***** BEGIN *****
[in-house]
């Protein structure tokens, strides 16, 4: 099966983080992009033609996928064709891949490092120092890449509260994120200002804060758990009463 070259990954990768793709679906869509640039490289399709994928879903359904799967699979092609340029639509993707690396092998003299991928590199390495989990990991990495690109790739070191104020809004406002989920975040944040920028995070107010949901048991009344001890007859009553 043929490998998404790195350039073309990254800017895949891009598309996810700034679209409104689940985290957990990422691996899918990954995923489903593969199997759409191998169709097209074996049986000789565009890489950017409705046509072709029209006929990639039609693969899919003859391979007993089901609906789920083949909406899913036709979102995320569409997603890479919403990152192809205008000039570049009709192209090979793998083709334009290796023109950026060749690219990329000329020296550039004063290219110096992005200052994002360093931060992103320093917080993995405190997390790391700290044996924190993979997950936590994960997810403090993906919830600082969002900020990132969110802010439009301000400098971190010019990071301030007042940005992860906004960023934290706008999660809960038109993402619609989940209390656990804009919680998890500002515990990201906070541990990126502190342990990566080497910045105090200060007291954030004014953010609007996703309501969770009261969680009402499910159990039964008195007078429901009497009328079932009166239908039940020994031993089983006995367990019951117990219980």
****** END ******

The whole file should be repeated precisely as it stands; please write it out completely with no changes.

[in-house]
């Protein structure tokens, strides 16, 4: 099966983080992009033609996928064709891949490092120092890449509260994120200002804060758990009463 070259990954990768793709679906869509640039490289399709994928879903359904799967699979092609340029639509993707690396092998003299991928590199390495989990990991990495690109790739070191104020809004406002989920975040944040920028995070107010949901048991009344001890007859009553 043929490998998404790195350039073309990254800017895949891009598309996810700034679209409104689940985290957990990422691996899918990954995923489903593969199997759409191998169709097209074996049986000789565009890489950017409705046509072709029209006929990639039609693969899919003859391979007993089901609906789920083949909406899913036709979102995320569409997603890479919403990152192809205008000039570049009709192209090979793998083709334009290796023109950026060749690219990329000329020296550039004063290219110096992005200052994002360093931060992103320093917080993995405190997390790391700290044996924190993979997950936590994960997810403090993906919830600082969002900020990132969110802010439009301000400098971190010019990071301030007042940005992860906004960023934290706008999660809960038109993402619609989940209390656990804009919680998890500002515990990201906070541990990126502190342990990566080497910045105090200060007291954030004014953010609007996703309501969770009261969680009402499910159990039964008195007078429901009497009328079932009166239908039940020994031993089983006995367990019951117990219980």